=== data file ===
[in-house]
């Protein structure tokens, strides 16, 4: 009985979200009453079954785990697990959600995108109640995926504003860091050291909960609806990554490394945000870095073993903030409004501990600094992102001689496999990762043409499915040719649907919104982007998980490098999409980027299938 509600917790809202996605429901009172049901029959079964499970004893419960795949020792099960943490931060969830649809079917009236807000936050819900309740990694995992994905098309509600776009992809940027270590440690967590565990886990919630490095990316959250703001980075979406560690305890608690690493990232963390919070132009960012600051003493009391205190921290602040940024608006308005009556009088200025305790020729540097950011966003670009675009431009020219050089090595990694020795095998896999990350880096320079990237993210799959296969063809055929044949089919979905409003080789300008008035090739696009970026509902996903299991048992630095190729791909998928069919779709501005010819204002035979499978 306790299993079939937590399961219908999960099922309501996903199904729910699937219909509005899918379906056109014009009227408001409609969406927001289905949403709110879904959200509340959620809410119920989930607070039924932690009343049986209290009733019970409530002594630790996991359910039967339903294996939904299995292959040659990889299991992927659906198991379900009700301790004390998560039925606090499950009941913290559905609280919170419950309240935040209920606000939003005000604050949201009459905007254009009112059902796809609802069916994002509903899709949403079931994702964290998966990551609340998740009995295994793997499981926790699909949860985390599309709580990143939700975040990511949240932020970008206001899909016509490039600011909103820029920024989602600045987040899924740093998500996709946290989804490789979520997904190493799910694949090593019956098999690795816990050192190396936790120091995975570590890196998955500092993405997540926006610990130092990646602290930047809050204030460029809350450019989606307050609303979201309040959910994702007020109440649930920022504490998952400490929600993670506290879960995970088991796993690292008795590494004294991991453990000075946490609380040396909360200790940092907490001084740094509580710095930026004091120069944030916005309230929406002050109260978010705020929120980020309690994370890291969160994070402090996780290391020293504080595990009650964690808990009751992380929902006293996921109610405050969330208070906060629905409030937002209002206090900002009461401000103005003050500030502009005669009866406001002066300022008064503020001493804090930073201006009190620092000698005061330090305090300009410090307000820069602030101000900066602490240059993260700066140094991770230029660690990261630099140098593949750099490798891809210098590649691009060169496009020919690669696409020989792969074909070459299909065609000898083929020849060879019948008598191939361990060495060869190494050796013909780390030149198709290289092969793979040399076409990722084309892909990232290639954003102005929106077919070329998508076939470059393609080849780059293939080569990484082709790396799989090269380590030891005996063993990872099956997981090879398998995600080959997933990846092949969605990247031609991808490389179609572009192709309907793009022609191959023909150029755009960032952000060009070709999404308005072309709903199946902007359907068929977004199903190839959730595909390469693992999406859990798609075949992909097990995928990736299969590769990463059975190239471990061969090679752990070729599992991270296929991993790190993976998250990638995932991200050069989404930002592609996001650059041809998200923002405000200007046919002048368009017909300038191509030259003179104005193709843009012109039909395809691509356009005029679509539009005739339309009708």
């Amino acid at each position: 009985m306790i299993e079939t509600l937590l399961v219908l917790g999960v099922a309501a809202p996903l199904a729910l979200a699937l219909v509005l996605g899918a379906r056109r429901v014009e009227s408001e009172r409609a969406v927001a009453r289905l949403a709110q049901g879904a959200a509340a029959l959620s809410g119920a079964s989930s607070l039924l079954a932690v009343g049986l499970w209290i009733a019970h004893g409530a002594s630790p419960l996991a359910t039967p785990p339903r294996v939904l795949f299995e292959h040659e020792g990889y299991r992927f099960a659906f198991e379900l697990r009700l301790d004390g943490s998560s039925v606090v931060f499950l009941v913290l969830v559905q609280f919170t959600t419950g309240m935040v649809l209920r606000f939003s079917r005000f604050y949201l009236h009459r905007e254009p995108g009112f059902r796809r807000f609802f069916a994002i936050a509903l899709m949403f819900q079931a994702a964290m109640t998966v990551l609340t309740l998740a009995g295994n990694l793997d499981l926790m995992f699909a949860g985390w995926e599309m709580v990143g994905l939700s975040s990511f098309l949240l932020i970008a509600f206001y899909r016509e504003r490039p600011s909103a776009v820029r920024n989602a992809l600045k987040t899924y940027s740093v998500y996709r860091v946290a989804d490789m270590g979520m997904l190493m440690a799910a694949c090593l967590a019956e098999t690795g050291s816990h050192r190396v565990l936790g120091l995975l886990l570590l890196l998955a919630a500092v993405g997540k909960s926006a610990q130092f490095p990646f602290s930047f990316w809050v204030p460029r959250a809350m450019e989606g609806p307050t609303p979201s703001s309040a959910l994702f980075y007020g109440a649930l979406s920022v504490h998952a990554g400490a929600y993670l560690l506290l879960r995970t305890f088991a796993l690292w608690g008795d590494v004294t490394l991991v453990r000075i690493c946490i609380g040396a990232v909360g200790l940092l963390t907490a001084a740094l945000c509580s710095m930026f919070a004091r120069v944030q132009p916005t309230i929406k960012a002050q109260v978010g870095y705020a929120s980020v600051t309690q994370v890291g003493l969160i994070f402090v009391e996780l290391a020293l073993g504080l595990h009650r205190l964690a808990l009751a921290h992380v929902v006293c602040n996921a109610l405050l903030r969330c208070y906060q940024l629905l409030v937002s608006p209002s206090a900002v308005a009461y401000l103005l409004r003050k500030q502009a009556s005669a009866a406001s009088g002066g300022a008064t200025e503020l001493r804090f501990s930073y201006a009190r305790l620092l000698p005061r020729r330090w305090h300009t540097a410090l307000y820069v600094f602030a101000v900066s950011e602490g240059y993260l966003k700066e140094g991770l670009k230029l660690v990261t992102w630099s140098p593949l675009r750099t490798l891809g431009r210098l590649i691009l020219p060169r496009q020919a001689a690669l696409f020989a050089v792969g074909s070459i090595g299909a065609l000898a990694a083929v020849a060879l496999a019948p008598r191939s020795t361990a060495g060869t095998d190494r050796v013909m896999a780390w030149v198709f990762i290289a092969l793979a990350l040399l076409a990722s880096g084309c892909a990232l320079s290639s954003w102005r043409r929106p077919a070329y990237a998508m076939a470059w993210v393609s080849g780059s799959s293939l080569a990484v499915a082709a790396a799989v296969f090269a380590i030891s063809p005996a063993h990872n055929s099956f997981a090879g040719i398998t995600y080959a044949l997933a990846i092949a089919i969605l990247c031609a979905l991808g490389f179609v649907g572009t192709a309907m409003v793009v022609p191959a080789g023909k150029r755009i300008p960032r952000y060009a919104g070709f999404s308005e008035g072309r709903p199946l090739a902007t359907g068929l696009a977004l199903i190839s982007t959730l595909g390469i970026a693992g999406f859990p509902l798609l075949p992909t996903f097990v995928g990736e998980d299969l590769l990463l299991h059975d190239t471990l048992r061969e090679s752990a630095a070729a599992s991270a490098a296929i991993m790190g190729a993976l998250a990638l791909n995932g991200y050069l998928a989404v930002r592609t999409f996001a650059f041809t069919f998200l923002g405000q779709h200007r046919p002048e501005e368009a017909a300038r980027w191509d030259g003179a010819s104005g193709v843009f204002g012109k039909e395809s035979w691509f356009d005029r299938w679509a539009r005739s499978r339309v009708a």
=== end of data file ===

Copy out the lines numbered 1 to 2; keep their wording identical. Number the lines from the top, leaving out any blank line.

[in-house]
């Protein structure tokens, strides 16, 4: 009985979200009453079954785990697990959600995108109640995926504003860091050291909960609806990554490394945000870095073993903030409004501990600094992102001689496999990762043409499915040719649907919104982007998980490098999409980027299938 509600917790809202996605429901009172049901029959079964499970004893419960795949020792099960943490931060969830649809079917009236807000936050819900309740990694995992994905098309509600776009992809940027270590440690967590565990886990919630490095990316959250703001980075979406560690305890608690690493990232963390919070132009960012600051003493009391205190921290602040940024608006308005009556009088200025305790020729540097950011966003670009675009431009020219050089090595990694020795095998896999990350880096320079990237993210799959296969063809055929044949089919979905409003080789300008008035090739696009970026509902996903299991048992630095190729791909998928069919779709501005010819204002035979499978 306790299993079939937590399961219908999960099922309501996903199904729910699937219909509005899918379906056109014009009227408001409609969406927001289905949403709110879904959200509340959620809410119920989930607070039924932690009343049986209290009733019970409530002594630790996991359910039967339903294996939904299995292959040659990889299991992927659906198991379900009700301790004390998560039925606090499950009941913290559905609280919170419950309240935040209920606000939003005000604050949201009459905007254009009112059902796809609802069916994002509903899709949403079931994702964290998966990551609340998740009995295994793997499981926790699909949860985390599309709580990143939700975040990511949240932020970008206001899909016509490039600011909103820029920024989602600045987040899924740093998500996709946290989804490789979520997904190493799910694949090593019956098999690795816990050192190396936790120091995975570590890196998955500092993405997540926006610990130092990646602290930047809050204030460029809350450019989606307050609303979201309040959910994702007020109440649930920022504490998952400490929600993670506290879960995970088991796993690292008795590494004294991991453990000075946490609380040396909360200790940092907490001084740094509580710095930026004091120069944030916005309230929406002050109260978010705020929120980020309690994370890291969160994070402090996780290391020293504080595990009650964690808990009751992380929902006293996921109610405050969330208070906060629905409030937002209002206090900002009461401000103005003050500030502009005669009866406001002066300022008064503020001493804090930073201006009190620092000698005061330090305090300009410090307000820069602030101000900066602490240059993260700066140094991770230029660690990261630099140098593949750099490798891809210098590649691009060169496009020919690669696409020989792969074909070459299909065609000898083929020849060879019948008598191939361990060495060869190494050796013909780390030149198709290289092969793979040399076409990722084309892909990232290639954003102005929106077919070329998508076939470059393609080849780059293939080569990484082709790396799989090269380590030891005996063993990872099956997981090879398998995600080959997933990846092949969605990247031609991808490389179609572009192709309907793009022609191959023909150029755009960032952000060009070709999404308005072309709903199946902007359907068929977004199903190839959730595909390469693992999406859990798609075949992909097990995928990736299969590769990463059975190239471990061969090679752990070729599992991270296929991993790190993976998250990638995932991200050069989404930002592609996001650059041809998200923002405000200007046919002048368009017909300038191509030259003179104005193709843009012109039909395809691509356009005029679509539009005739339309009708």